Saint Martha, the “Perturbed” Experiencing utter exhaustion, she and her sister, Mary (in this weekend Gospel of John) cared for Lazarus while he was ill. But now, Martha steps forward. We imagine her making food for scores of visitors, overseeing funeral arrangements, providing necessities for burial as she tries to control her grief. Culture and tradition suddenly have given Martha many stones to carry.
We all carry them, stones that block the light of God. We pray for a clean heart (this last week of Lent) a heart where God’s light can continuously shine inwardly and radiate outwardly in service to others. We pray to be released from our prejudices, our stereotyping and dishonest inclinations. Every stone we carry can turn outward into falsehoods about others. They entangle us in an empty grave where the light of faith gets blocked.
When Martha hears that Jesus is near, she lets him have it! She hands him her stone of grief: “If you had been here, my brother would not have died.” Seeing the pain of the stone she carries, Jesus asks her: “Do you believe? Me. Not those others, but me.” Again, Martha refuses to give in to cynicism and doubt. She tells him her answer: “Yes.” I have come to believe. Don’t we all -little by little – come to belief?
Jesus arrived in Bethany in John’s Gospel and is “perturbed” by what he sees. He is bothered, dismayed, maybe even agitated by the scene of great grief. In the background are the whispers of the hypocrites, waiting to trap Jesus. “See how he loved him!” And the Master weeps. Much brings us to weeping these days. Even by wailing at our cruelty to one another. It fills the daily news. God weeps with us.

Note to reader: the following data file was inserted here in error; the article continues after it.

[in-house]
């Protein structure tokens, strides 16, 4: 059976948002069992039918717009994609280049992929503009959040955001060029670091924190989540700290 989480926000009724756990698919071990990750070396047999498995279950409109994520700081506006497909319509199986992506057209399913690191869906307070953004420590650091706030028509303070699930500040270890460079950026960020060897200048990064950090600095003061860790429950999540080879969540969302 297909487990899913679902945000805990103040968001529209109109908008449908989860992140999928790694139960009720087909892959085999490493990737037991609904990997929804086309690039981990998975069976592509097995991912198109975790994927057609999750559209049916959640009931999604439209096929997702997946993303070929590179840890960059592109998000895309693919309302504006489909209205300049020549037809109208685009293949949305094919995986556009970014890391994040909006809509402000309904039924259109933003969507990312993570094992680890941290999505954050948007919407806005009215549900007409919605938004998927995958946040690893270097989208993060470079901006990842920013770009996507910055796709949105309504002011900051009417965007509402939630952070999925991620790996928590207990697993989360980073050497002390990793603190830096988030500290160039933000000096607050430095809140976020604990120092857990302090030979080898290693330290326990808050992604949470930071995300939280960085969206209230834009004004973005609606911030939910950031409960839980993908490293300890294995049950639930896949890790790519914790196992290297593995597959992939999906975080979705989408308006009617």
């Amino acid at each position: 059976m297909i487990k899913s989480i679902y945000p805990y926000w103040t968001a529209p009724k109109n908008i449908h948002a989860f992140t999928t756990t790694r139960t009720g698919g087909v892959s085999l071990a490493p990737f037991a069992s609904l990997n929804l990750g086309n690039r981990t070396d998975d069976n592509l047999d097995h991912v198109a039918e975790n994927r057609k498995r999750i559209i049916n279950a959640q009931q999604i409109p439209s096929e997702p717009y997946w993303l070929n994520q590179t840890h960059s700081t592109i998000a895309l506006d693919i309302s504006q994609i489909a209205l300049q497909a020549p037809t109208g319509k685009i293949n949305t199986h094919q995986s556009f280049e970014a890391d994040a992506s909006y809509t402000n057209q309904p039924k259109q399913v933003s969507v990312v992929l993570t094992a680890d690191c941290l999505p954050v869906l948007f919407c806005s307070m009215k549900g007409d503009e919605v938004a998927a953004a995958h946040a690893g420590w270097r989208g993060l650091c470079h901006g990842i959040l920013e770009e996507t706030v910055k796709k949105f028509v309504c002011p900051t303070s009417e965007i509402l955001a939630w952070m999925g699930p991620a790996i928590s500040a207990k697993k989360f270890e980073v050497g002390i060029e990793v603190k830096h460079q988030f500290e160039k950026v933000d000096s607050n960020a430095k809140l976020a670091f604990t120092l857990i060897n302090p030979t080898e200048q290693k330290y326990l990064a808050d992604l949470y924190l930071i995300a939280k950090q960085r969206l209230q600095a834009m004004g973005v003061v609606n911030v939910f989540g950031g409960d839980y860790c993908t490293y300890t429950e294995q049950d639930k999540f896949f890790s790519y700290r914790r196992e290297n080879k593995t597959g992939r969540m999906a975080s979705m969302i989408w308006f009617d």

“Take away the stone,” Jesus says to John’s community. And to our elect. And to us. A simple command to stop placing stones in each other’s way of light and faith. The stone before the tomb traps Lazarus; he is unable to come into the light. Jesus commands, “Unbind him, let him go free!” He returns to his world raised up by the power of God.
We have great power. The stone is taken away, not by Lazarus, but by others we are bound up by so many things, as well as our sins — the ones they have inflicted and those we have inflicted on them. By our inhumanity the surrender of what we were created to be. The risen Christ will restore it.
What needs to be raised from the dead around central Phoenix? In our lives and relationships? What needs to be “unbound and set free” in our Catholic community and our country….or just snorted at in the very perturbed-ness of God? We are invited in this final week of Lent to imagine. It could change the world.
There is still time to join us for Friday Lenten activities and devotions. Holy Week is soon on us and all are invited to the Sacred Triduum of three Holy days. All sinners are particularly welcomed to the Communal Penance Liturgy next Saturday, April 13th at 3:30PM in the Basilica. Enough friar confessors will be provided to keep this service to about an hour. Our hands are sorely needed by the Marthas among us as together we care for what would follow the day after our brother’s resurrection.
A gentle week,
Fr. Michael Weldon, OFM
Adapted from Celebration’s Susan Stanton (2019)